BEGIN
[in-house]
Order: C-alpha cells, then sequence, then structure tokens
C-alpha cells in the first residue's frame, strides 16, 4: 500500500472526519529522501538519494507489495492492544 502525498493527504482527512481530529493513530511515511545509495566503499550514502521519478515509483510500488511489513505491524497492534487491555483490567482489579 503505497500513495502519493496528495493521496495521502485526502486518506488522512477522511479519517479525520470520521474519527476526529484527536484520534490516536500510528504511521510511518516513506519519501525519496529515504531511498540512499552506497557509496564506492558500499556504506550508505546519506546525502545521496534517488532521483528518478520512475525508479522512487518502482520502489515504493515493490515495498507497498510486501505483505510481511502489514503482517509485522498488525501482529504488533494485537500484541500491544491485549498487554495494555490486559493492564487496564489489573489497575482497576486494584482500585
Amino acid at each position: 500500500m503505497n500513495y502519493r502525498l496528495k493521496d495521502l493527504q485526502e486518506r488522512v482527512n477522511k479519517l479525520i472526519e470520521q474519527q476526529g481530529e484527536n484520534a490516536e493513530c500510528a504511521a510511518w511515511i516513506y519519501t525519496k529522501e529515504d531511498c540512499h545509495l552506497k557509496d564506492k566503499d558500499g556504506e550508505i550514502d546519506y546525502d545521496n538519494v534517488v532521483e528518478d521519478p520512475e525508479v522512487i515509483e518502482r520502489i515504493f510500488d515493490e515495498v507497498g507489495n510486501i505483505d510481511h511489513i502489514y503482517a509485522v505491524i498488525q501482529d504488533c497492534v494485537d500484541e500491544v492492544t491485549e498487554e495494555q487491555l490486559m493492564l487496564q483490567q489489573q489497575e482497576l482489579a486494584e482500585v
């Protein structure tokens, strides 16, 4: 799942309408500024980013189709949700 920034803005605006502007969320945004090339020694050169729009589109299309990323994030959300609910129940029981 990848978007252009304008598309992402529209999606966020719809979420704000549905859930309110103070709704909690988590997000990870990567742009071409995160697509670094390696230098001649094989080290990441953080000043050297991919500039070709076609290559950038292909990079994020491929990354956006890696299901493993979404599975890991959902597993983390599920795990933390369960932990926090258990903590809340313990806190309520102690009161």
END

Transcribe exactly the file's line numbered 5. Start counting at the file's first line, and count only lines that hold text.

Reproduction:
């Protein structure tokens, strides 16, 4: 799942309408500024980013189709949700 920034803005605006502007969320945004090339020694050169729009589109299309990323994030959300609910129940029981 990848978007252009304008598309992402529209999606966020719809979420704000549905859930309110103070709704909690988590997000990870990567742009071409995160697509670094390696230098001649094989080290990441953080000043050297991919500039070709076609290559950038292909990079994020491929990354956006890696299901493993979404599975890991959902597993983390599920795990933390369960932990926090258990903590809340313990806190309520102690009161």